[2016-07-28T19:51:10.514-0500] [Payara Micro 4.1] [WARNING] [] [com.hazelcast.partition.InternalPartitionService] [tid: _ThreadID=44 _ThreadName=hz._hzInstance_1_development.generic-operation.thread-0] [timeMillis: 1469753470514] [levelValue: 900] [192.168.1.100]:5901 [development] [3.6.2] Ignoring received partition table, startup is not completed yet. Sender: Address[192.168.1.100]:5900

 

Keep in mind as we previously said that you cannot form a cluster of only Lite members. In this case when starting a Payara Micro instance like this for example, the instance will not start correctly:

 

[2016-07-28T20:15:08.914-0500] [Payara Micro 4.1] [SEVERE] [NCLS-CORE-00014] [javax.enterprise.system.core] [tid: _ThreadID=1 _ThreadName=main] [timeMillis: 1469754908914] [levelValue: 1000] [[Shutdown required
MultiException stack 1 of 1
MultiException stack 1 of 2
com.hazelcast.partition.NoDataMemberInClusterException: Partitions can't be assigned since all nodes in the cluster are lite members
        at com.hazelcast.spi.impl.operationservice.impl.Invocation.notifyWithExceptionWhenTargetIsNull(Invocation.java:347)
        at com.hazelcast.spi.impl.operationservice.impl.Invocation.initInvocationTarget(Invocation.java:304)
        at com.hazelcast.spi.impl.operationservice.impl.Invocation.doInvoke(Invocation.java:234)
        at com.hazelcast.spi.impl.operationservice.impl.Invocation.invokeInternal(Invocation.java:210)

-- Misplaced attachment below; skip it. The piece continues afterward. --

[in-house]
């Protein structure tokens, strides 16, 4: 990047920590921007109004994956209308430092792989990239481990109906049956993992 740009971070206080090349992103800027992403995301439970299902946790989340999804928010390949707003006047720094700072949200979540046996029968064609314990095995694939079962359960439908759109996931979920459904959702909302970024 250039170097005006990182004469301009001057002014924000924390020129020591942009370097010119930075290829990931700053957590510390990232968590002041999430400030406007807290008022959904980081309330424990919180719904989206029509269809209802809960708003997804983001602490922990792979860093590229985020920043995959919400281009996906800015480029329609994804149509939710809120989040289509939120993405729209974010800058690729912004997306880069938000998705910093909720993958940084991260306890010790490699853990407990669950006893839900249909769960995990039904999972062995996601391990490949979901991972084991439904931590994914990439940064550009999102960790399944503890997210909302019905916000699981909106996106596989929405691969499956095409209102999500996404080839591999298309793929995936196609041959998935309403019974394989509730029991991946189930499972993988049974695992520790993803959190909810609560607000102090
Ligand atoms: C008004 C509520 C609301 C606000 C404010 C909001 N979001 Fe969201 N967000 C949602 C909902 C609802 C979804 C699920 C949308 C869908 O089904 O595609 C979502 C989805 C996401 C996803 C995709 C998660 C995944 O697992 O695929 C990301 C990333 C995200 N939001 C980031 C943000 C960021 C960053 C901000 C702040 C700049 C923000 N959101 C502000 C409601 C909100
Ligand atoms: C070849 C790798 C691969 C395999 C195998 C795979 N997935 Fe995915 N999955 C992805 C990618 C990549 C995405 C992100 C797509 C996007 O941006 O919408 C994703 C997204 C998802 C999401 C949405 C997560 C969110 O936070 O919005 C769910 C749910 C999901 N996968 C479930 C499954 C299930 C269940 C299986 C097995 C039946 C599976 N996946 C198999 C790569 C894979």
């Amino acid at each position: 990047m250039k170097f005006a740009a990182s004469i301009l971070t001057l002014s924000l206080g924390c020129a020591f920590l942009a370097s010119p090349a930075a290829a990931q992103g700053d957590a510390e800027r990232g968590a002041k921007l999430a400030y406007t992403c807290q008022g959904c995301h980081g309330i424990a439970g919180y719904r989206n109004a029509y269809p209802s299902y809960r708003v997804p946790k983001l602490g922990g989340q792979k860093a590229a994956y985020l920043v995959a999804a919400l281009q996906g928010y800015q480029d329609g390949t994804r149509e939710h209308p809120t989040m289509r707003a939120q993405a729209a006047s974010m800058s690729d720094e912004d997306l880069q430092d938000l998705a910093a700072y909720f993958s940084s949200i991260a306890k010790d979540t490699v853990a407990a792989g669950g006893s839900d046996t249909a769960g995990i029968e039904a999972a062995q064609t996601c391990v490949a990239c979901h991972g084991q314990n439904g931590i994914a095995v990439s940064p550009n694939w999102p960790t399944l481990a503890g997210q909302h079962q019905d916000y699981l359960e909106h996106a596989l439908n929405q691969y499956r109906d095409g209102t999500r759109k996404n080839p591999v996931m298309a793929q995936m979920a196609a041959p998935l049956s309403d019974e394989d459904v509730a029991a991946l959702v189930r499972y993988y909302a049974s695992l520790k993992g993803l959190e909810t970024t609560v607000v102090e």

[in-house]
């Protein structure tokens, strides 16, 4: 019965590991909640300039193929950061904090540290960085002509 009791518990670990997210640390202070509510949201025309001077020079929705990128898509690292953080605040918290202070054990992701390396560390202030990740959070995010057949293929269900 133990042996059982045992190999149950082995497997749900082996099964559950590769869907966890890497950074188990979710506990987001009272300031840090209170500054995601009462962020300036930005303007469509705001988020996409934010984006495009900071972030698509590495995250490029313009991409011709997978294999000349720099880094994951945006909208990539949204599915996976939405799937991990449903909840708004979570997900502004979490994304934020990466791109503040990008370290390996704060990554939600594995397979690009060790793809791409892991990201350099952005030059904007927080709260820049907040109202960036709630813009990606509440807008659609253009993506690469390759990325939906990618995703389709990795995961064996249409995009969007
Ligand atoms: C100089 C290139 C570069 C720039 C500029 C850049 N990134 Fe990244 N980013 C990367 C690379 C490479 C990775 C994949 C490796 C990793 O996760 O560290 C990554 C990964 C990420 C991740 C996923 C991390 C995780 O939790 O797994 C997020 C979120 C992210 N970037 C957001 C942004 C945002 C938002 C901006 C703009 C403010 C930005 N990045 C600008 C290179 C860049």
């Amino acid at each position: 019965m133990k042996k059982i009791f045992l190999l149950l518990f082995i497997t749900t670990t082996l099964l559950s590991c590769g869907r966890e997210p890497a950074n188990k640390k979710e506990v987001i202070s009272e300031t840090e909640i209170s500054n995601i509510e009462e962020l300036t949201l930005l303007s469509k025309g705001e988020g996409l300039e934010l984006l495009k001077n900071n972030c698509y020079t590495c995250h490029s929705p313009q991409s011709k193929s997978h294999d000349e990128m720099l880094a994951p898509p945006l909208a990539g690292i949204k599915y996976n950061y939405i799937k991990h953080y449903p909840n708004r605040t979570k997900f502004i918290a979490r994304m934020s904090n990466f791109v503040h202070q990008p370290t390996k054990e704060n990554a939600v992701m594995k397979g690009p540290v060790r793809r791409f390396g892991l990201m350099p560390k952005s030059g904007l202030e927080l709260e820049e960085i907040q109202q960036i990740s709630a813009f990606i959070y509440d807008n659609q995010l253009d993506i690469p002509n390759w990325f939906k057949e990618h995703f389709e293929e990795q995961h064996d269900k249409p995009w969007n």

at com.hazelcast.spi.impl.operationservice.impl.Invocation.invoke(Invocation.java:180)
        at com.hazelcast.spi.impl.operationservice.impl.InvocationBuilderImpl.invoke(InvocationBuilderImpl.java:46)
        at com.hazelcast.map.impl.proxy.MapProxySupport.invokeOperation(MapProxySupport.java:316)
        at com.hazelcast.map.impl.proxy.MapProxySupport.setInternal(MapProxySupport.java:367)
        at com.hazelcast.map.impl.proxy.MapProxyImpl.set(MapProxyImpl.java:180)
        at com.hazelcast.map.impl.proxy.MapProxyImpl.set(MapProxyImpl.java:170)
        at fish.payara.nucleus.store.ClusteredStore.set(ClusteredStore.java:55)

]]

 

Real World Scenario

So now that we know how to start a Payara Server or Micro instance as a Lite member of a cluster, what can we do with it? Let us help by providing a real world example that can help you understand the benefits of Lite members.

Imagine that you want to create a heavy transactional application with the following components: